The pumped hydro storage facility plan brings AGL’s total Liddell replacement investment to potentially around $1 billion, however, it is yet to commit to all stages of its replacement, which includes constructing new solar, wind, batteries and gas-fired generation.
Idemitsu’s Muswellbrook coal mine, located about 15 kilometres from the Liddell power station, is likely to be closed within the next three years, putting a timeline on a pumped hydro storage facility’s construction.
AGL and Idemitsu are understood to have been planning a formal announcement of the pumped hydro plan in coming weeks, along with Muswellbrook council which had worked for months drumming up support for the proposal.
An errant media release appeared briefly on Idemitsu website – excluding the names of those attending – before being pulled.
AGL has drawn the ire of the Turnbull government and the NSW Minerals Council over its plans to shut the Liddell power station in 2022. One person familiar with the pumped hydro project raised concerns that efforts would be made to torpedo the hydro scheme.
National’s Member for the Upper Hunter, Michael Johnsen, supported AGL’s development plan but said coal still needs to play a role in Australia’s energy future.
“Liddell’s closure is and always was going to happen due to its practical life. The proposal serves two purposes, it’s a good use of the final void from mining and provides energy,” Mr Johnsen told Fairfax Media.
“Using old pits for such energy generation is a good idea but we need more baseload coal-fired power stations to build increased capacity and lower prices for families and business.”
The groundwork for the new project comes days after AGL rejected an offer from rival energy company Alinta to purchase Liddell. AGL said the $250 million offer undervalued the power station and it would instead remain focused on building a suite of renewable power to replace the 1680 megawatts lost when Liddell shuts down.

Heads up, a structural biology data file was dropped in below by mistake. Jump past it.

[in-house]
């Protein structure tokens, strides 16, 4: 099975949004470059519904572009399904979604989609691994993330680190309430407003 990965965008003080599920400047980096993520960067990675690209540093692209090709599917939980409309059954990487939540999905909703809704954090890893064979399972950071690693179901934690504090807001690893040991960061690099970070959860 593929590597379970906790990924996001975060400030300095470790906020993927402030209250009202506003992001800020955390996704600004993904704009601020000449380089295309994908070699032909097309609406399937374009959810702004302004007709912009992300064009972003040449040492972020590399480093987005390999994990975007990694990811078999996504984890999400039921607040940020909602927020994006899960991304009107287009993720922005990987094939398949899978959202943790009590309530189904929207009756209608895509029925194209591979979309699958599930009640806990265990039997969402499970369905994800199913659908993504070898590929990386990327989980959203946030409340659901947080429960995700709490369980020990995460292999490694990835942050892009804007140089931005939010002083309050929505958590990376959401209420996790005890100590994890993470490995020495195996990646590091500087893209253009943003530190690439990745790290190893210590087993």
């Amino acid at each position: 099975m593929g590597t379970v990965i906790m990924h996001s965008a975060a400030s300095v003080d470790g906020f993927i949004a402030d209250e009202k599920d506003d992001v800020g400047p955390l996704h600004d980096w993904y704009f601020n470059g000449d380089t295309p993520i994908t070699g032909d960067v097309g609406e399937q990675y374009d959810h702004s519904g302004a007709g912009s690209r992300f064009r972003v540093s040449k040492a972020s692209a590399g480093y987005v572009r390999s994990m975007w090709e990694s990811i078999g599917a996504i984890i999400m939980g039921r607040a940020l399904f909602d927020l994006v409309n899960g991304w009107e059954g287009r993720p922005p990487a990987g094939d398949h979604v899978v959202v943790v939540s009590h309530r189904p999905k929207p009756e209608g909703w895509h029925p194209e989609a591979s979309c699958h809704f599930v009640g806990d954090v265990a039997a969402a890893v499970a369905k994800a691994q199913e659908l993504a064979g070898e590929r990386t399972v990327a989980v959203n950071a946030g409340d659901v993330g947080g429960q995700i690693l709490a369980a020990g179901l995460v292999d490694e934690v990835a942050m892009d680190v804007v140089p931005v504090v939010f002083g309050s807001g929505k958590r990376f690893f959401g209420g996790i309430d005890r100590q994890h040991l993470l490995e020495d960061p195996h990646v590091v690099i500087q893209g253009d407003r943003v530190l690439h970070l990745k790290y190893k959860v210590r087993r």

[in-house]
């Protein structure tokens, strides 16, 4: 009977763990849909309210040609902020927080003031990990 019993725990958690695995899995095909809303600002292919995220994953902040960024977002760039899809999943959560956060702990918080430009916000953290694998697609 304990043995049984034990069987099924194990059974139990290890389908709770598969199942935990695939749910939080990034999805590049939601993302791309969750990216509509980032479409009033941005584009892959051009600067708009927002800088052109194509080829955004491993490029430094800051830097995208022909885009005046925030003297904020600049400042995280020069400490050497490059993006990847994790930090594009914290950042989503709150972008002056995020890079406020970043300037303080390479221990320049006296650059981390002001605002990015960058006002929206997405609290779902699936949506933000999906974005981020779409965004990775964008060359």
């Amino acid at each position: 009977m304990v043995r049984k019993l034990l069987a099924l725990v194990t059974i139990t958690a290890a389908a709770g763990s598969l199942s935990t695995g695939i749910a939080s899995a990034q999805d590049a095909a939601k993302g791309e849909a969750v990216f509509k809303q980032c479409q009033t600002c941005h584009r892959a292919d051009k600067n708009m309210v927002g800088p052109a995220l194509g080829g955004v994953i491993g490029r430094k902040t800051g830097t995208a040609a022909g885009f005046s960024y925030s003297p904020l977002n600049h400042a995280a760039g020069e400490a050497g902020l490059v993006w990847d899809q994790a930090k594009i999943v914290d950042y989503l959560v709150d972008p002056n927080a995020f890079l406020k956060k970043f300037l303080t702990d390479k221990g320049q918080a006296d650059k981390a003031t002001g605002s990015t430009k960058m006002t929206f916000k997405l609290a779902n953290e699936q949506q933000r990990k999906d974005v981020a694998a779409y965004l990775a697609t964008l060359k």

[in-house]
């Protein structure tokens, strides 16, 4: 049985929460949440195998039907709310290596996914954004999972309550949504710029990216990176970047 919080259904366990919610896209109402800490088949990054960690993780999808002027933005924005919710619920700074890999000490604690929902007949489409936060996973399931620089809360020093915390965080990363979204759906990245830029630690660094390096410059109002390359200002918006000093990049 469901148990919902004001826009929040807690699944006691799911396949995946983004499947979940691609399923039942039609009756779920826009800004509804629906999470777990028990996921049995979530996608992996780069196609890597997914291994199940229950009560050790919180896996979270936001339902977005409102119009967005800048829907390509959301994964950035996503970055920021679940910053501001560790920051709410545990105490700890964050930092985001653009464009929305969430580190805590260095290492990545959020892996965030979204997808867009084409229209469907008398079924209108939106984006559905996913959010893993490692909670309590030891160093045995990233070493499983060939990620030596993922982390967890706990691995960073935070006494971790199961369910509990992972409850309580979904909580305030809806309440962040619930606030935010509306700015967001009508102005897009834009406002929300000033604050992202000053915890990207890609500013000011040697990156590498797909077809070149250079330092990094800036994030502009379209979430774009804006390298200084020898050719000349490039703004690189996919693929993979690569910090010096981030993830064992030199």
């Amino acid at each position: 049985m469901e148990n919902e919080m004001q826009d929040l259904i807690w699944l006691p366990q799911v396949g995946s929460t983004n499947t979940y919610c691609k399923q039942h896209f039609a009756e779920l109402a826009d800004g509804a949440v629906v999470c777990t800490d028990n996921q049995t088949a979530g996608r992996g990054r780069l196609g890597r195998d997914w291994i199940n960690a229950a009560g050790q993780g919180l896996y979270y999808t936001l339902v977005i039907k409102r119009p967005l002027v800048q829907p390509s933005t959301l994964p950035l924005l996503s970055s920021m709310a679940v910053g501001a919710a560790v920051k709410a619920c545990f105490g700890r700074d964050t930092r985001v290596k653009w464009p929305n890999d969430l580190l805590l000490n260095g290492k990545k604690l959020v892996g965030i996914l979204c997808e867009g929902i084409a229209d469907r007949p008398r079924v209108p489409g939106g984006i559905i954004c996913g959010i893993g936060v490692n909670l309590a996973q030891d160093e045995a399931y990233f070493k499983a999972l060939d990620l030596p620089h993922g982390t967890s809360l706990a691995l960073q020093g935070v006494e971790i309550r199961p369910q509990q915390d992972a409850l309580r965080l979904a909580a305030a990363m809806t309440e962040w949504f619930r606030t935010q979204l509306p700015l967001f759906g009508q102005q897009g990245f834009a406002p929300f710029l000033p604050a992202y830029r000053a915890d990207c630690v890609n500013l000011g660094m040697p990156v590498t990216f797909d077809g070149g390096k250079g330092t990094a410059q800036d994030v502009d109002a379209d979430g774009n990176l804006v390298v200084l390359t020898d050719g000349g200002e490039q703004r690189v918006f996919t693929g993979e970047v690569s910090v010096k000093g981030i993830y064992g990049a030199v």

Federal Environment and Energy Minister Josh Frydenberg slammed AGL’s decision at the time, calling it disappointing, adding that AGL needs to “financially commit to all other stages” of the plan.
Mr Frydenberg was approached for additional comment.
One issue AGL may face in turning a coal mine into a pumped hydro storage operation is that the mines’ pits are often not deep enough to have significant levels of water flowing, at only around 120 metres deep. There is also the issue of coal dust in the water, which would make it more corrosive on the pumping equipment during continuous operation.
This is not the first former mine which has been turned into a pumped hydro storage operation.
Genex’s Kidston project in Queensland, dubbed the state’s own Snowy 2.0, has already begun construction.
It generates power from water filling the abandoned Kidston gold mine, northwest of Townsville in Queensland.
With mine pit depths of around 300 metres – more than twice that of Muswellbrook Coal – Kidston has a power potential of 250 megawatts.
Covering energy and policy at Fairfax Media.
Peter Hannam is Environment Editor at The Sydney Morning Herald. He covers broad environmental issues ranging from climate change to renewable energy for Fairfax Media.
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